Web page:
What The Water Took: 7 Torahs And A Piano by Miriam Sagan

What The Water Took: 7 Torahs And A Piano

torah of morning
of noon
of dusk
of midnight
of moonrise
of daytime gibbous moon
flood water

torah of terror
of anarchy
of forgiveness
fire in the water
a dog
a child
bent street signs

torah which unrolls
the story of Noah
an ark
a dove
a raven
streets as rivers

a house
your house
a house
caught in a tree
the army corps of engineers
a pumping station
a levee

torah of glass bottles
dangling blue glass hands
a message
a twisted menorah

torah of brass bands
coronets and horns
twisted shofar
blowing not air
but water
clarinet set with rubies now mute
torah of the broken flute

torah of Jacob
wrestling with the angel
who cheats to win
God’s lie, the rainbow sign
(no more water
the fire next time)
words float away

and the piano of glass
of sand, strings plucked
by fish
how the water took even
our idea of land
and in drowned sleep
spirit moved on the face of this deep.

Photograph by Helen Exner

30 thoughts on “What The Water Took: 7 Torahs And A Piano by Miriam Sagan

  1. There really is quite a number of water-based disasters in the world and I like how you have approached this with this poem. More than just material is being washed away but also ideas about what is and one feels as if stable ideas are also being washed away. What seems to be fixtures such as houses, road signs, etc, which seem sturdy and being knocked off and carried away by water, a force that can’t be negotiated with. The last stanza with piano is very vivid demostration of forcibly washing away of one’s idea of stability and peace, that’s how i feel when I read it anyway. 🙂 A piano is a man-made thing that one plays on a peaceful evening, and the image of that being ruined seems to show how things can be taken away and a situation changes drastically. Thanks for the poem and the thoughts from it.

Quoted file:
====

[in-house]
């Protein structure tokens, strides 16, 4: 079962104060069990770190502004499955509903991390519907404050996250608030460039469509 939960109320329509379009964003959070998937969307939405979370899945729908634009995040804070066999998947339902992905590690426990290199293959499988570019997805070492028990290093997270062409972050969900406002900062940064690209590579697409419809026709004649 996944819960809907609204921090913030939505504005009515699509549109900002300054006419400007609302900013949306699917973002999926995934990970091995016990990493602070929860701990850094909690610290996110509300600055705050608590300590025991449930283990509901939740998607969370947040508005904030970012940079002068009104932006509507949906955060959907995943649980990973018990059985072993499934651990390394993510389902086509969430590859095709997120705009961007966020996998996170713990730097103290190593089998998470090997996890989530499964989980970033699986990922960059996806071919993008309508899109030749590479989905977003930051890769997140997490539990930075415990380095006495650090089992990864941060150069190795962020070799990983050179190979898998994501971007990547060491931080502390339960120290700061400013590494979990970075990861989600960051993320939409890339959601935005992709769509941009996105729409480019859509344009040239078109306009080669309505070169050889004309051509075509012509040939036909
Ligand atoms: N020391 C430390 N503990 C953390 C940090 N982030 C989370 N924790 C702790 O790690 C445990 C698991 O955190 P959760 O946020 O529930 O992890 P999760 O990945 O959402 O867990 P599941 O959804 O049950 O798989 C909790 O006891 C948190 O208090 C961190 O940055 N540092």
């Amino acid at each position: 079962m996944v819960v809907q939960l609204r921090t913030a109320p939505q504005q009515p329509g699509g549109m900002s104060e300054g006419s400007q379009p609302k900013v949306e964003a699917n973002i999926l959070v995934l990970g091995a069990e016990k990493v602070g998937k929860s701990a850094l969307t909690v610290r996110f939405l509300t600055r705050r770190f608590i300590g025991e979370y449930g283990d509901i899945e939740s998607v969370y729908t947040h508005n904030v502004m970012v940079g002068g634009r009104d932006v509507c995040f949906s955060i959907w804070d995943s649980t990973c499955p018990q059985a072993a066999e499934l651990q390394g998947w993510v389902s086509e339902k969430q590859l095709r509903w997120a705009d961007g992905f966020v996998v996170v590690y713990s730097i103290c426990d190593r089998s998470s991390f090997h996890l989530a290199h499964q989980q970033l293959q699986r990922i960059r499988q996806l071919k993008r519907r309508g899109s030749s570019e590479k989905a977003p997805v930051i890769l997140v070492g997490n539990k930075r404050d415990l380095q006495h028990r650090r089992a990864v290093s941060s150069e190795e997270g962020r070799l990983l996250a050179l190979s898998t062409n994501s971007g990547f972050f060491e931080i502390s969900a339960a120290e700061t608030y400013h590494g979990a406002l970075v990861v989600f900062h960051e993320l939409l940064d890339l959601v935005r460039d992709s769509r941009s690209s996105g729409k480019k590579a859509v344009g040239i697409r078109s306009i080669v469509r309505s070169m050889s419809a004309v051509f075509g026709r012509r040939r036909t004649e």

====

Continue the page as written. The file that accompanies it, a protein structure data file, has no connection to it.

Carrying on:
2. Flowing water is a powerful force of nature … nothing is safe … on one hand it destroys, and on another it can provide tranquility … much to consider of the benefits and the detriments of Mother Nature’s moods. Well done!

  3. Devastating floods like Katrina seem to leave most of us speechless, but you put it into words; about the destruction and all that was lost. “words float away”
    Very well done!

  4. Floods wash in, wash out. The water spreads toxic and nontoxic wastes across the land. Water settles in some areas for days or months, letting things stain and rot. Where floods happen life changes. The scars will forever remain.
    Your poem is powerful and shows what water can do. Sad and haunting, and well written.

  5. I like how you piece together a cohesive message with a lot of images. I really like all of the musical images and the drowning of music. “Torah of terror” is also very ominous and cool word play. I enjoyed reading.

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